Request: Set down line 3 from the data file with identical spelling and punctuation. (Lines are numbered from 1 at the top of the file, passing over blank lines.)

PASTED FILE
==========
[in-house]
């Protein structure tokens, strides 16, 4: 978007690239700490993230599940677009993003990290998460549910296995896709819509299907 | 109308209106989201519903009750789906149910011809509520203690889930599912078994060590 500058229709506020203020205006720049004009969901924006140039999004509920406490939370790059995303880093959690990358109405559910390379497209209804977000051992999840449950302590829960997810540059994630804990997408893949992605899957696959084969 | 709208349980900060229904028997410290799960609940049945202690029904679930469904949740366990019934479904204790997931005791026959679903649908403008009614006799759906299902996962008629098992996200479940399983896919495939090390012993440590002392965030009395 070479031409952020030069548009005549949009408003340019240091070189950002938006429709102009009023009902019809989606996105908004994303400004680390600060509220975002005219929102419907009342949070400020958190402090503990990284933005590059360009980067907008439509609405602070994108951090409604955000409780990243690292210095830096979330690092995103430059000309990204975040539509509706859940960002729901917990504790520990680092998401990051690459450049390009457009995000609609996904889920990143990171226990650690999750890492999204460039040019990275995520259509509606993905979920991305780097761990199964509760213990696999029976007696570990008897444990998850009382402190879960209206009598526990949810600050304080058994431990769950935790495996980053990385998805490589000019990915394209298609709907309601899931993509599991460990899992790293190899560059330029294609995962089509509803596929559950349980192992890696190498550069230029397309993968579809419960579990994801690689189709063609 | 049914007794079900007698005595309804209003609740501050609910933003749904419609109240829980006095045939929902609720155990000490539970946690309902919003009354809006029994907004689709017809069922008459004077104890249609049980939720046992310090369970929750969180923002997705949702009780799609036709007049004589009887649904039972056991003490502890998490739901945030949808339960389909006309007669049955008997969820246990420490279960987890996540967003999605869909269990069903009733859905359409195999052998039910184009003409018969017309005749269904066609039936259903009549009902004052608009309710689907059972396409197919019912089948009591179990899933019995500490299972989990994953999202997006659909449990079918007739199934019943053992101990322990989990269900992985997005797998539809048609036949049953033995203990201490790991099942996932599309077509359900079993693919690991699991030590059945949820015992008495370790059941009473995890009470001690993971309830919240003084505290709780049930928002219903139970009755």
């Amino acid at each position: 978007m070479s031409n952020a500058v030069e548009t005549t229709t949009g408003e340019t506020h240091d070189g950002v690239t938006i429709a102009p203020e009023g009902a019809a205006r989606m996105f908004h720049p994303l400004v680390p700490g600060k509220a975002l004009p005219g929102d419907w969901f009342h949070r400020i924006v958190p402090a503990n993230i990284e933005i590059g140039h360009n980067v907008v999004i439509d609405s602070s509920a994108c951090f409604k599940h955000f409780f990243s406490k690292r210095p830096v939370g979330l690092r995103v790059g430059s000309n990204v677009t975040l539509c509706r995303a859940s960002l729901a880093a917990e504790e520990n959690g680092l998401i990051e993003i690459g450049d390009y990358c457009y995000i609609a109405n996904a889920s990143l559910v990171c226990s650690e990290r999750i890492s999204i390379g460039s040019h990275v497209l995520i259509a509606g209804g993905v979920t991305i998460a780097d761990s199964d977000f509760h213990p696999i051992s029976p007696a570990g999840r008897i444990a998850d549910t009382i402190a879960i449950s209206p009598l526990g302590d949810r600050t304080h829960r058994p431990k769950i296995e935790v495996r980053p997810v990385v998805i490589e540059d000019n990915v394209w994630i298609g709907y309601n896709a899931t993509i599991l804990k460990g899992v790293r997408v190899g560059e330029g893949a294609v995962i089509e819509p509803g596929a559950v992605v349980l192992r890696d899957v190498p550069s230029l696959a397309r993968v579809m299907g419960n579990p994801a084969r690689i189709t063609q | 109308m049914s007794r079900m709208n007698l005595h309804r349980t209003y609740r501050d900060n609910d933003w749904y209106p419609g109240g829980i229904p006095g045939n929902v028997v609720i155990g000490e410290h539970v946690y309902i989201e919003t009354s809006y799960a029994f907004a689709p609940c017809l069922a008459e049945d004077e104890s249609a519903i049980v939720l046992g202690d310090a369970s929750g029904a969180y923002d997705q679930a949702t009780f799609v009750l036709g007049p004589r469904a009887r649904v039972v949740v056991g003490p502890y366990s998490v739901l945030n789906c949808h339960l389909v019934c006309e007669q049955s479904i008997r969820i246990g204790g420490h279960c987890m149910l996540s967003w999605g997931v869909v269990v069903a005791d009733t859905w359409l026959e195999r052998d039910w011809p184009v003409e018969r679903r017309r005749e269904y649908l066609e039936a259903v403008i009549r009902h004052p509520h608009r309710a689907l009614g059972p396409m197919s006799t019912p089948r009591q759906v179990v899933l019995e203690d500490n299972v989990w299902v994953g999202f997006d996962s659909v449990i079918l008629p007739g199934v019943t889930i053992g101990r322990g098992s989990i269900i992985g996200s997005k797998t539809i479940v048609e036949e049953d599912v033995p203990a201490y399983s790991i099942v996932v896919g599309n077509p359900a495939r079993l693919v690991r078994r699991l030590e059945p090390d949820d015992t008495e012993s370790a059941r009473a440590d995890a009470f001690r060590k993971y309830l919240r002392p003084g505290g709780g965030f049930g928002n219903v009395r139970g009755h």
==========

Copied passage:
């Amino acid at each position: 978007m070479s031409n952020a500058v030069e548009t005549t229709t949009g408003e340019t506020h240091d070189g950002v690239t938006i429709a102009p203020e009023g009902a019809a205006r989606m996105f908004h720049p994303l400004v680390p700490g600060k509220a975002l004009p005219g929102d419907w969901f009342h949070r400020i924006v958190p402090a503990n993230i990284e933005i590059g140039h360009n980067v907008v999004i439509d609405s602070s509920a994108c951090f409604k599940h955000f409780f990243s406490k690292r210095p830096v939370g979330l690092r995103v790059g430059s000309n990204v677009t975040l539509c509706r995303a859940s960002l729901a880093a917990e504790e520990n959690g680092l998401i990051e993003i690459g450049d390009y990358c457009y995000i609609a109405n996904a889920s990143l559910v990171c226990s650690e990290r999750i890492s999204i390379g460039s040019h990275v497209l995520i259509a509606g209804g993905v979920t991305i998460a780097d761990s199964d977000f509760h213990p696999i051992s029976p007696a570990g999840r008897i444990a998850d549910t009382i402190a879960i449950s209206p009598l526990g302590d949810r600050t304080h829960r058994p431990k769950i296995e935790v495996r980053p997810v990385v998805i490589e540059d000019n990915v394209w994630i298609g709907y309601n896709a899931t993509i599991l804990k460990g899992v790293r997408v190899g560059e330029g893949a294609v995962i089509e819509p509803g596929a559950v992605v349980l192992r890696d899957v190498p550069s230029l696959a397309r993968v579809m299907g419960n579990p994801a084969r690689i189709t063609q | 109308m049914s007794r079900m709208n007698l005595h309804r349980t209003y609740r501050d900060n609910d933003w749904y209106p419609g109240g829980i229904p006095g045939n929902v028997v609720i155990g000490e410290h539970v946690y309902i989201e919003t009354s809006y799960a029994f907004a689709p609940c017809l069922a008459e049945d004077e104890s249609a519903i049980v939720l046992g202690d310090a369970s929750g029904a969180y923002d997705q679930a949702t009780f799609v009750l036709g007049p004589r469904a009887r649904v039972v949740v056991g003490p502890y366990s998490v739901l945030n789906c949808h339960l389909v019934c006309e007669q049955s479904i008997r969820i246990g204790g420490h279960c987890m149910l996540s967003w999605g997931v869909v269990v069903a005791d009733t859905w359409l026959e195999r052998d039910w011809p184009v003409e018969r679903r017309r005749e269904y649908l066609e039936a259903v403008i009549r009902h004052p509520h608009r309710a689907l009614g059972p396409m197919s006799t019912p089948r009591q759906v179990v899933l019995e203690d500490n299972v989990w299902v994953g999202f997006d996962s659909v449990i079918l008629p007739g199934v019943t889930i053992g101990r322990g098992s989990i269900i992985g996200s997005k797998t539809i479940v048609e036949e049953d599912v033995p203990a201490y399983s790991i099942v996932v896919g599309n077509p359900a495939r079993l693919v690991r078994r699991l030590e059945p090390d949820d015992t008495e012993s370790a059941r009473a440590d995890a009470f001690r060590k993971y309830l919240r002392p003084g505290g709780g965030f049930g928002n219903v009395r139970g009755h």